General Motors Co. will integrate its Russian operations into its GM Europe business in a move that will help the automaker's struggling Opel brand.
Russia is forecast to surpass Germany as Europe's biggest new-car market within five years despite a recent slowdown in the country's economy that has led forecasters to predict a 5 percent drop in vehicle sales to 2.79 million this year.
"This is the right decision at the right time. Russia is an important part of the European market and for Opel it is the third biggest market in Europe," Karl-Thomas Neumann, GM Europe President and Opel CEO, said today in a statement.
GM's business in Russia is currently run by GM International Operations based in Shanghai.
Not only will Opel's own sales in Russia be consolidated at GM Europe, so will those of Chevrolet, which sells more than twice as many cars in Russia, and GM's premium brand, Cadillac.
Chevrolet is Russia's fifth best-selling car brand with nine-month sales of 127,742 units, down 17 percent, according to the Moscow-based Association of European Businesses. Opel was the No. 12 brand with sales of 60,045, down 2 percent. Cadillac sales were down 32 percent to 1,124.
Neumann said: "Opel enjoys high reputation in Russia. With our strong model portfolio we want to clearly increase our market share."
New Russia boss
GM said Andy Dunstan will take over the management of its business in Russia effective Nov. 1. Currently Dunstan is head of sales for central and eastern Europe and international operations. Dunstan will report to Neumann. GM's current Russia boss, Jim Bovenzi, will move to Detroit as executive director of global localization strategy.
Opel has been hit by the slump in its core German and other EU markets. The brand's EU sales fell by nearly 4 percent in the first nine months to 620,386 units, according to industry association ACEA.
GM made a turnaround of its European business a top priority after racking up around $18 billion in losses over the past 12 years. GM's European operations lost $1.8 billion last year and the automaker said on July 25 that it expects a "slightly better" result this year.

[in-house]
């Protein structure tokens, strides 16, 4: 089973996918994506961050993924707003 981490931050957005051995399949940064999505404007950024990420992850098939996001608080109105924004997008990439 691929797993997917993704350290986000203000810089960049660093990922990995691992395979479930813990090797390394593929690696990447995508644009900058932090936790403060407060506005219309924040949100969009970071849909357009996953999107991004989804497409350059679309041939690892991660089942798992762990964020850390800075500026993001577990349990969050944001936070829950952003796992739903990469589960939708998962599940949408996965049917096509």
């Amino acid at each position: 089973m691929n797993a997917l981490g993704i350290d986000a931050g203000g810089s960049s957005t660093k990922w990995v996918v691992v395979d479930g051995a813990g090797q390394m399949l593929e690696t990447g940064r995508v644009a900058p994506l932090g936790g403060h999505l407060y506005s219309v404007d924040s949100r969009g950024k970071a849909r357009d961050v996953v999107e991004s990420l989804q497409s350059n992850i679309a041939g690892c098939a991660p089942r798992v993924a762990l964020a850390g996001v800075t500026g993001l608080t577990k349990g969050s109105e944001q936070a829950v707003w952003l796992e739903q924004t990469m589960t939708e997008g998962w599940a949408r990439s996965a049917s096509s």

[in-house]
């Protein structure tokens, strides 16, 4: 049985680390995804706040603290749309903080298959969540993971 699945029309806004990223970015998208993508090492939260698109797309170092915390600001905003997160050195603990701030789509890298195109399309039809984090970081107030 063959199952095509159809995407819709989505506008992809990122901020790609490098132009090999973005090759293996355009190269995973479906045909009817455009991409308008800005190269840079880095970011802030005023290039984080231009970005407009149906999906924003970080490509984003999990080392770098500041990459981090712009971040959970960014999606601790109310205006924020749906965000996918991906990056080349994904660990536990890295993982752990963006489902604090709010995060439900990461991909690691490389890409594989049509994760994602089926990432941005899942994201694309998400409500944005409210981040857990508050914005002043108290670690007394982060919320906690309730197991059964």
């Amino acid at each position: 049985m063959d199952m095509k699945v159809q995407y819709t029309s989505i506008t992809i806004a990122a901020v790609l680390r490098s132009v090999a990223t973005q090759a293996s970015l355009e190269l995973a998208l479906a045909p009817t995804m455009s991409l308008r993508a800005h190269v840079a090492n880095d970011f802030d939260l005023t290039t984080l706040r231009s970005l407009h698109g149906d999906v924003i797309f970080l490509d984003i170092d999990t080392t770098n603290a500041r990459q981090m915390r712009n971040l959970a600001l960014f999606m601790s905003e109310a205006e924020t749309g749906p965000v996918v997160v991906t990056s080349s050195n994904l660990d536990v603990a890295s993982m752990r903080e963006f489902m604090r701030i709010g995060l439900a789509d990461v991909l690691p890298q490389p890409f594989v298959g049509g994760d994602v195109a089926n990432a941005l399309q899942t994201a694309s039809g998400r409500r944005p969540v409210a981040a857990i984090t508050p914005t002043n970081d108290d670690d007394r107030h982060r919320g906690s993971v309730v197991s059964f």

GM aims to return its European operations to breakeven by 2015.
Win for Neumann
"This will allow GM Europe to emerge more quickly from the red," said Ferdinand Dudenhoeffer, head of the CAR automotive research institute at the University of Duisburg-Essen in Germany.
Dudenhoeffer said it appeared that Neumann had won out in a battle for influence within GM.
Five years ago, Opel was a rising brand in Russia, selling almost 100,000 cars, twice as many as Volkswagen brand. But the aborted sale of Opel to a consortium that included Russia's state-owned Sberbank and Canadian supplier Magna International sent sales that year crashing by two-thirds.
GM Europe surrendered responsibility for the Russian market to GM's international unit in 2010. The loss was heavily criticized by Opel's labor leaders.
Unlike rival Volkswagen, Opel cannot rely on growth markets like China and Brazil to offset the slump in the euro zone. GM confines Opel to Europe, so it does not to compete with other GM brands.
For example, GM's Buick builds the Opel Insignia in China, badges it as a Buick Regal, and books the profits, leaving Opel with only niche products to sell, such as its Astra GTC coupe. As a result, Opel sold just 4,500 vehicles last year in the world's largest car market.
A main reason why other mass-market rivals such as Volkswagen are profitable is their ability to compensate for weak European business with rising sales in emerging markets such as China, Brazil and India.
By comparison, Opel pulled out of Australia in August, leaving it with only a few, small non-European export markets such as Chile, Singapore and the United Arab Emirates.